YOU LOOK LIKE YOUR MOTHER: A LETTER TO MY BODY

5e00756146aa5662e0b3dfefa9710231

Hey You,

You know who you are. I won’t ask how you are, since I already know the answer,seeing as we live together and all.I just have some things I need to say to you that have needed saying for a while now.

Where do I even start? Perhaps a trip down memory lane. To be honest, I don’t remember much about you as a baby, but people say you were cute. I’ve seen the pictures and I agree. Those were the good old days. Do you remember? When Mama used to feed you, everyone wanted to carry you around and amuse and entertain you. I remember how you were always around Mama when she was cooking, but that was probably because you knew, even then, that being tight with the chef gets you extras. (You were one smart cookie.) You were so strange and bizarre, at least to other people you were. Your older siblings are always saying how you used to crawl weird, it’s an old family joke, which I know you really don’t find funny. I mean, why is it amusing that you used to crawl to places backwards on one leg? And besides, it’s just them saying stuff. They are probably making it up because I don’t remember you doing such a thing. I could tell you stories and stories about yourself, but there’s enough time for that. Back to what I want to say.

“You look just like your mother.” That’s what people would always tell you as you grew older. At first, it used to bother you because you wanted to look like yourself. You still hadn’t grasped how genetics work in order to understand that you had limited options: look like your mother, look like your father or look like both your mother and father. It bothered you until that day, the day you saw the picture your mum in her early twenties. Looking so conveniently sized and petite, with her tiny waist, high cheek bones, and large eyes, her gentle curves and lustrous hair. That day I remember you asked your mum, awed at her: “You used to look like that?” and she said with a contemplative smile, “Imagine, yes.” Then you weren’t so bothered about looking like your mum, in fact, you began to be proud of it. Around this time, you began to notice boys (for the record, you started that way too early) and wish that they would think you were pretty. You began to pray and wish and cross your fingers and your toes that when you grew up you would be as pretty as your mama was and, to be honest, I hoped so too. Then you went ahead and betrayed us, at least, I thought you did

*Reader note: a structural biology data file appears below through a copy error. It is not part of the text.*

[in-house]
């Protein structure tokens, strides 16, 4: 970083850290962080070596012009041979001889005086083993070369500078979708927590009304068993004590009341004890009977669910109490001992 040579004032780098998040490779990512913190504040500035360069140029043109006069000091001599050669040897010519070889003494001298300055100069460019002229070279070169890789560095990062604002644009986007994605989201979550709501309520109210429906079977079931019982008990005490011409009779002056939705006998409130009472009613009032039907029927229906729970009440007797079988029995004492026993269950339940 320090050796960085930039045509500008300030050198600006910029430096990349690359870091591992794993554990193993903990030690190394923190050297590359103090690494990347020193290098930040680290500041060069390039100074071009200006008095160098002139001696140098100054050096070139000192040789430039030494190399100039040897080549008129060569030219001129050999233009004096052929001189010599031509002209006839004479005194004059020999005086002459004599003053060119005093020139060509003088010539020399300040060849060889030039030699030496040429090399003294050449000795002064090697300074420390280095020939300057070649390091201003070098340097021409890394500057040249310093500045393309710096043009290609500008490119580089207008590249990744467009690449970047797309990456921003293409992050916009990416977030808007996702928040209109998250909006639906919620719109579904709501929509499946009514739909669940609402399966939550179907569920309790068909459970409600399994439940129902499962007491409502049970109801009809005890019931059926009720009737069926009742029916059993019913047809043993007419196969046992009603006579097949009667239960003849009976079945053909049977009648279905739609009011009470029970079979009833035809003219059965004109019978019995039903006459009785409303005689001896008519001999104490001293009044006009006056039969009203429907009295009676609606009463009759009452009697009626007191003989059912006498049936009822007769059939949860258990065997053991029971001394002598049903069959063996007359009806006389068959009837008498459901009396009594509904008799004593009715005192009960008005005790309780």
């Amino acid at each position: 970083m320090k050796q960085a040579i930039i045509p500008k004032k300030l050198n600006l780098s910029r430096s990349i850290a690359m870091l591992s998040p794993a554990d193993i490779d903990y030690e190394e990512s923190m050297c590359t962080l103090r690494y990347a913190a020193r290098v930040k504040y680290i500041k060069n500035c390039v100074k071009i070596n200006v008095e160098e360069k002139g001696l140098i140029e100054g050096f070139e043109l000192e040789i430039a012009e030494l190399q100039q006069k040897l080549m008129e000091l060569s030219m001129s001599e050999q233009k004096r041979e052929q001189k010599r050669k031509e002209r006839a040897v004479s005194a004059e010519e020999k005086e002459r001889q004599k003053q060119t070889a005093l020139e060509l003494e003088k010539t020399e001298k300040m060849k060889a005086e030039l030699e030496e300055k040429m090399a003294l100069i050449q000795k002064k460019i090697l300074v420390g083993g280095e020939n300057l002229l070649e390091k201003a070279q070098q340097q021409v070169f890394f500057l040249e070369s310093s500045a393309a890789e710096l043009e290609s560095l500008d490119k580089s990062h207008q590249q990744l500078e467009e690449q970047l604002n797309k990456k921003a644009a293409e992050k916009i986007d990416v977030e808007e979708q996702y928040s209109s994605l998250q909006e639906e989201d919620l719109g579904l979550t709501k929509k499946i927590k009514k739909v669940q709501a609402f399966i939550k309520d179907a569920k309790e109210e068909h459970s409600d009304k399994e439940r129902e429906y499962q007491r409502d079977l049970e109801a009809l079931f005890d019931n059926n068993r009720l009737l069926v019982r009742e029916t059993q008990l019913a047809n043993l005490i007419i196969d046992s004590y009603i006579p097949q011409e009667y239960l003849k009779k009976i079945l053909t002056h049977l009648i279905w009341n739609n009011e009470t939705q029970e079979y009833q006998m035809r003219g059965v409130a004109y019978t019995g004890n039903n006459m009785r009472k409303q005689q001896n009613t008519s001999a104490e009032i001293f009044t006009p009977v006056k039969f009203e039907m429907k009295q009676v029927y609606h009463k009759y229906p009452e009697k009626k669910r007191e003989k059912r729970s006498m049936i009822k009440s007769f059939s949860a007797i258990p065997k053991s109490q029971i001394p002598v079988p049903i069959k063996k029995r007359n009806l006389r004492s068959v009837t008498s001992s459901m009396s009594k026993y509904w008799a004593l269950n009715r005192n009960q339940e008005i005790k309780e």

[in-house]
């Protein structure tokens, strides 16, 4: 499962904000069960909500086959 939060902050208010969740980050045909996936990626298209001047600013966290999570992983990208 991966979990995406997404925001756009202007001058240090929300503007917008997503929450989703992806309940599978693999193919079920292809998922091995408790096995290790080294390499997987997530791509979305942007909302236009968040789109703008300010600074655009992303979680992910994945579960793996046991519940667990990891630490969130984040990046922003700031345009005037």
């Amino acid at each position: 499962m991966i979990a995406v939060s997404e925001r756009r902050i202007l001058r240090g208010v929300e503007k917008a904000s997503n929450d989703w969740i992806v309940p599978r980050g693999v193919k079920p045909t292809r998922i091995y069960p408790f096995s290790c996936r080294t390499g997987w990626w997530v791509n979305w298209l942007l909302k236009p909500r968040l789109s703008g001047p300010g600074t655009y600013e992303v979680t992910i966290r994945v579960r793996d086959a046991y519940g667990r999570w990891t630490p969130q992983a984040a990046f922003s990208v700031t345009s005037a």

You grew tall. Taller than your sisters. Definitely taller than your Mama. At some point I was worried you would be taller than your dad and brother too. Then you grew big and you were always, always hungry. Your feet would grow bigger every six months, it seemed and I began to worry we would need to get shoes custom made for you. For real, though, thanks for stopping that foot growing you were doing. Then you went through your second year of high school and came back home bigger!! To be honest though, I hardly noticed because I was still very confident about you and everything you could learn, do and be. Then the girls in school began to say things about you. As jokes, of course, but you know how sensitive I am. They made fun of your large eyes. They made fun of your legs. They made fun of your two left feet. (They were right though, you were a really bad dancer back then.)There’s even the one who made the joke about you “traumatizing” them as you walked past. Yeah, not funny. Or the time you were listed in a national magazine as “The School Hog” and someone at the National Music Festival actually recognized you and acknowledged you as “School Hog.” I really didn’t like what they said about you and I took it out on you. I stopped liking you and wishing that you would outgrow whatever in the world it was you were doing. The plan was to look like your mother and you were not sticking with the plan.